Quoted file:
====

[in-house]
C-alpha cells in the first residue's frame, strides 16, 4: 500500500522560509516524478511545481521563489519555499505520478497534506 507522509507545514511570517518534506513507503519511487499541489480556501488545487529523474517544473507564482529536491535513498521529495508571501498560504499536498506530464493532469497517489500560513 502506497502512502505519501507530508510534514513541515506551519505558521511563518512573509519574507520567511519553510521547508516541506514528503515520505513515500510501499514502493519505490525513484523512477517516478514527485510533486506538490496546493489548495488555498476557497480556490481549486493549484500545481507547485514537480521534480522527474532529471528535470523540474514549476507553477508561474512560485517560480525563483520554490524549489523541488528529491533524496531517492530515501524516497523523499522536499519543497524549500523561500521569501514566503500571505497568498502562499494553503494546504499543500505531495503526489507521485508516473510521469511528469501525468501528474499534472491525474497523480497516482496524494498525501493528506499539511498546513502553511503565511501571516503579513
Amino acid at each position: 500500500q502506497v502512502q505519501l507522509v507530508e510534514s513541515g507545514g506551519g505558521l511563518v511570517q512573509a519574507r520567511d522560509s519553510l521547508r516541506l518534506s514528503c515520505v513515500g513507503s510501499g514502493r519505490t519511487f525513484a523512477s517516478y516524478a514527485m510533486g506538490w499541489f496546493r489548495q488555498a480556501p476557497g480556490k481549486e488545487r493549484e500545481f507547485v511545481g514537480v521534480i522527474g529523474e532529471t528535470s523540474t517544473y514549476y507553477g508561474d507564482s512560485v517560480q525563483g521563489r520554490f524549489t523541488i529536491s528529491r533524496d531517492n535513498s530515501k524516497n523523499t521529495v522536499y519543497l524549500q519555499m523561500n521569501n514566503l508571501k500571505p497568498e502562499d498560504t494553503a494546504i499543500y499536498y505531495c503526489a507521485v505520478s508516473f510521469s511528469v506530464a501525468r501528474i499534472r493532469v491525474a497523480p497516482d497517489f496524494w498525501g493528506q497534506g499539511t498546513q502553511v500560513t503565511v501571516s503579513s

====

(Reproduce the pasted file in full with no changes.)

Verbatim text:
[in-house]
C-alpha cells in the first residue's frame, strides 16, 4: 500500500522560509516524478511545481521563489519555499505520478497534506 507522509507545514511570517518534506513507503519511487499541489480556501488545487529523474517544473507564482529536491535513498521529495508571501498560504499536498506530464493532469497517489500560513 502506497502512502505519501507530508510534514513541515506551519505558521511563518512573509519574507520567511519553510521547508516541506514528503515520505513515500510501499514502493519505490525513484523512477517516478514527485510533486506538490496546493489548495488555498476557497480556490481549486493549484500545481507547485514537480521534480522527474532529471528535470523540474514549476507553477508561474512560485517560480525563483520554490524549489523541488528529491533524496531517492530515501524516497523523499522536499519543497524549500523561500521569501514566503500571505497568498502562499494553503494546504499543500505531495503526489507521485508516473510521469511528469501525468501528474499534472491525474497523480497516482496524494498525501493528506499539511498546513502553511503565511501571516503579513
Amino acid at each position: 500500500q502506497v502512502q505519501l507522509v507530508e510534514s513541515g507545514g506551519g505558521l511563518v511570517q512573509a519574507r520567511d522560509s519553510l521547508r516541506l518534506s514528503c515520505v513515500g513507503s510501499g514502493r519505490t519511487f525513484a523512477s517516478y516524478a514527485m510533486g506538490w499541489f496546493r489548495q488555498a480556501p476557497g480556490k481549486e488545487r493549484e500545481f507547485v511545481g514537480v521534480i522527474g529523474e532529471t528535470s523540474t517544473y514549476y507553477g508561474d507564482s512560485v517560480q525563483g521563489r520554490f524549489t523541488i529536491s528529491r533524496d531517492n535513498s530515501k524516497n523523499t521529495v522536499y519543497l524549500q519555499m523561500n521569501n514566503l508571501k500571505p497568498e502562499d498560504t494553503a494546504i499543500y499536498y505531495c503526489a507521485v505520478s508516473f510521469s511528469v506530464a501525468r501528474i499534472r493532469v491525474a497523480p497516482d497517489f496524494w498525501g493528506q497534506g499539511t498546513q502553511v500560513t503565511v501571516s503579513s